Despite soaring, focus group-tested verbiage, the State of the Union speech left Barack Obama grounded. He was a politician, not a saint. He was flat, undramatic, unfocused, tired.
The speech was light on good deeds, or any real deeds at all. After a year of painful economic dislocation, he has few accomplishments to mention. There certainly wasn’t any accomplishment to speak of regarding the White House’s holy grail, health care reform.
But the speech also had few genuinely wise sayings. This address will not change the pollster calculus showing the president facing a steady, downward drift.
“We can deliver!” was the best he could give the people. It certainly seemed like an empty promise, coming as it did after a full year of broken promises, national pain and misery, bailouts, government takeovers, backroom deals, stalled 2,000-page health care bills, and persistent unemployment.
“We can deliver!” It addresses the future, not the past. A direct admission of defeat by a once invincible political warrior.
Unspoken were the missed opportunities by a young, rookie administration that entered office with great promises of hope, post-partisan comity, and centrist-oriented accomplishment.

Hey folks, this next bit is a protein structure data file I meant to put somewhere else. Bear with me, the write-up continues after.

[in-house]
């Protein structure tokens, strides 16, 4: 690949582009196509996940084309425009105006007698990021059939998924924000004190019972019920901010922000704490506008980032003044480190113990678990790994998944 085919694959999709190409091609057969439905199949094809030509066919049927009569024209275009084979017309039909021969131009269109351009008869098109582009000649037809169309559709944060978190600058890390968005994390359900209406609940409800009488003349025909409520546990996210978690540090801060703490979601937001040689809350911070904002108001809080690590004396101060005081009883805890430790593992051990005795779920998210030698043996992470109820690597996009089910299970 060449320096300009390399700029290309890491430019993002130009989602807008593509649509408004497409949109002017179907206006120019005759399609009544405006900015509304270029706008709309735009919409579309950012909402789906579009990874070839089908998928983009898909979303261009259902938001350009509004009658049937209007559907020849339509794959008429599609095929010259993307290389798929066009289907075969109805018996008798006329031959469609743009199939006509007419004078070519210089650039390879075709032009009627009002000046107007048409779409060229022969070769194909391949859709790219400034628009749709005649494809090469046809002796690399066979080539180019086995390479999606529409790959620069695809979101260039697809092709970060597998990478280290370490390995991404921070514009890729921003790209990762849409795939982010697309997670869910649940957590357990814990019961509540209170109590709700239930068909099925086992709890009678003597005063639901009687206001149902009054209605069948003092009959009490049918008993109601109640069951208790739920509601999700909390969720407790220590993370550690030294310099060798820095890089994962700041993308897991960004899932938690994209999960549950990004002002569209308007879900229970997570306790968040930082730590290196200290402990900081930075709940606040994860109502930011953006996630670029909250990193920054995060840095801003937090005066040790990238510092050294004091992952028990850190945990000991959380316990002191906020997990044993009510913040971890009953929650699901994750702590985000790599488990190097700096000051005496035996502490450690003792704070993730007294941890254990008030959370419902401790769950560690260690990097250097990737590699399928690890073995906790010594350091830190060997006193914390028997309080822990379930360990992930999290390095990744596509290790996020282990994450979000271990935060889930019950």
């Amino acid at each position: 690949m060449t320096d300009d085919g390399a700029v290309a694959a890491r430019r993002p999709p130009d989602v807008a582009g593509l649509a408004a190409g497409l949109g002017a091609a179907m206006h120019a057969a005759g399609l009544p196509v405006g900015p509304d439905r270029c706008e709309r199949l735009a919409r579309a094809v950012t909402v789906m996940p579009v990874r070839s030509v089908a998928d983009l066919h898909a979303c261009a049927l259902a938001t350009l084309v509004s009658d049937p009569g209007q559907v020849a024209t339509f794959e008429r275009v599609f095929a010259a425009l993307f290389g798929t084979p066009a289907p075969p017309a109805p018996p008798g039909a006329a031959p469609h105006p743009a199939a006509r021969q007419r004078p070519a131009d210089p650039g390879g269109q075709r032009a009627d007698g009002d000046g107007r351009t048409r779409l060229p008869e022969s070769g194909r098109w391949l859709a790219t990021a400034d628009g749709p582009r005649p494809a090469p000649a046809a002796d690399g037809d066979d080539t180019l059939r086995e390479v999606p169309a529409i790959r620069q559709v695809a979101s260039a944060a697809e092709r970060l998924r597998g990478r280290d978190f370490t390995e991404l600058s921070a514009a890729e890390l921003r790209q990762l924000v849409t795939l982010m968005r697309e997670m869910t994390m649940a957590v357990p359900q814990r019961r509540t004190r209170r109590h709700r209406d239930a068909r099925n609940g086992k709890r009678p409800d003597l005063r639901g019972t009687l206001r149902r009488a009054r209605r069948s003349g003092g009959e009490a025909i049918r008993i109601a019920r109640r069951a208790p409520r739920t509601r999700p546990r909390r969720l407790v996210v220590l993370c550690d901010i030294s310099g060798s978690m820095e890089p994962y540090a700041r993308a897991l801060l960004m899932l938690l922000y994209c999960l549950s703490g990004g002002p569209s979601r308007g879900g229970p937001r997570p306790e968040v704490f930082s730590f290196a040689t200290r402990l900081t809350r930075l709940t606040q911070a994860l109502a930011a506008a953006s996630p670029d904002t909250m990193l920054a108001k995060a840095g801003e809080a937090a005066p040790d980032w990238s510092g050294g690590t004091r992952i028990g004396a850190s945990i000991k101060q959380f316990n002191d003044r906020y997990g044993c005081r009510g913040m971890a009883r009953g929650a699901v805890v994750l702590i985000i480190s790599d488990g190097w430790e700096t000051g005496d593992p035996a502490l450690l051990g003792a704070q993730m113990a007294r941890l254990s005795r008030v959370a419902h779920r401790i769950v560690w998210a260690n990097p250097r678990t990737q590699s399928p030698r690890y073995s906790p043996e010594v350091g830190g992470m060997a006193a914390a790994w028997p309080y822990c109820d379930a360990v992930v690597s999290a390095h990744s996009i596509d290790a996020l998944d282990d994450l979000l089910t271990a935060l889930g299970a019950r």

He called for a new “jobs bill,”but a question hung over the chamber. Was it too little, too late? It amounted to a $30 billion payoff to the liberal world who love community banks, the only “good” banks in America. That was chump change in comparison to the invisible and largely ineffective $787 billion stimulus bill, which did keep unemployment below 8%, er no, 10%. His proposed $80 billion second stimulus bill did not open many champagne bottles in the Capitol.
The promise of high-speed transit, green jobs, and rebates to homeowners seems a rather feeble program.
“I want a jobs bill without delay,” the president implored. After a year of his own inaction on job generation?
The speech was a hodgepodge of ideas, cut and pasted to a Word doc. It was a speech of shrinking visions.
SOTU speeches tend to be like that, with different special interests, departments, and cabinet officials all vying to have the president include a message to some special group. It sucked all the vitality out of this speech — so many promises instantly meaningless after Obama delivered them.
He called it “health insurance reform.” Huh? After a scorched-earth debate over a government takeover of health care, his idea of victory is to seek insurance reform? Now this really is a shrinking vision.
Another one: cap-and-trade legislation. It was invisible last night. The reference to climate change was vague. But he did endorse nuclear power, more oil and natural gas drilling, and clean coal. The legacy energy industry lobbyists earned their keep tonight.
Surprisingly, for the first time since he became president, he was in favor of passage of a number of stalled free-trade bills with Colombia, Korea, and Panama. Lobbyists for these countries had to be pleased.
Then again, speaking of lobbyists, his (only in public) vendetta against them continued. He wants to pepper them with many new rules and restrictions — but he can’t go too far, since many retiring or defeated Democrats may turn to this profession after the November elections.